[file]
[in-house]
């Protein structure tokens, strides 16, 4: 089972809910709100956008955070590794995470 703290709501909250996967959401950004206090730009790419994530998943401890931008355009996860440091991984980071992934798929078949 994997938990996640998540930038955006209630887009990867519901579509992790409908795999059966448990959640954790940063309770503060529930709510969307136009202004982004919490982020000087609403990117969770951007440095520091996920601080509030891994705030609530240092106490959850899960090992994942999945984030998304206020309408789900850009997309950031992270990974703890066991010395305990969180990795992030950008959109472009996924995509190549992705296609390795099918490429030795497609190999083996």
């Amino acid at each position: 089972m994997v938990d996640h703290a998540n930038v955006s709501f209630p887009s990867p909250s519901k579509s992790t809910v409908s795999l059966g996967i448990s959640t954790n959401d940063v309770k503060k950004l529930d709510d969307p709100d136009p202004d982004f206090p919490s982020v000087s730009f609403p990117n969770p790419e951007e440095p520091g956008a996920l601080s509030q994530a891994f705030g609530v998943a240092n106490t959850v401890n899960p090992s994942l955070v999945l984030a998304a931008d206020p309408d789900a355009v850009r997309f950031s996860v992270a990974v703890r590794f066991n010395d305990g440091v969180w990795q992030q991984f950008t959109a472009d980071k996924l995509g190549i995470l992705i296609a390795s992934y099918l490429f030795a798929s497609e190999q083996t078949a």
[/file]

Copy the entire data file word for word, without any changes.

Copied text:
[in-house]
């Protein structure tokens, strides 16, 4: 089972809910709100956008955070590794995470 703290709501909250996967959401950004206090730009790419994530998943401890931008355009996860440091991984980071992934798929078949 994997938990996640998540930038955006209630887009990867519901579509992790409908795999059966448990959640954790940063309770503060529930709510969307136009202004982004919490982020000087609403990117969770951007440095520091996920601080509030891994705030609530240092106490959850899960090992994942999945984030998304206020309408789900850009997309950031992270990974703890066991010395305990969180990795992030950008959109472009996924995509190549992705296609390795099918490429030795497609190999083996």
């Amino acid at each position: 089972m994997v938990d996640h703290a998540n930038v955006s709501f209630p887009s990867p909250s519901k579509s992790t809910v409908s795999l059966g996967i448990s959640t954790n959401d940063v309770k503060k950004l529930d709510d969307p709100d136009p202004d982004f206090p919490s982020v000087s730009f609403p990117n969770p790419e951007e440095p520091g956008a996920l601080s509030q994530a891994f705030g609530v998943a240092n106490t959850v401890n899960p090992s994942l955070v999945l984030a998304a931008d206020p309408d789900a355009v850009r997309f950031s996860v992270a990974v703890r590794f066991n010395d305990g440091v969180w990795q992030q991984f950008t959109a472009d980071k996924l995509g190549i995470l992705i296609a390795s992934y099918l490429f030795a798929s497609e190999q083996t078949a």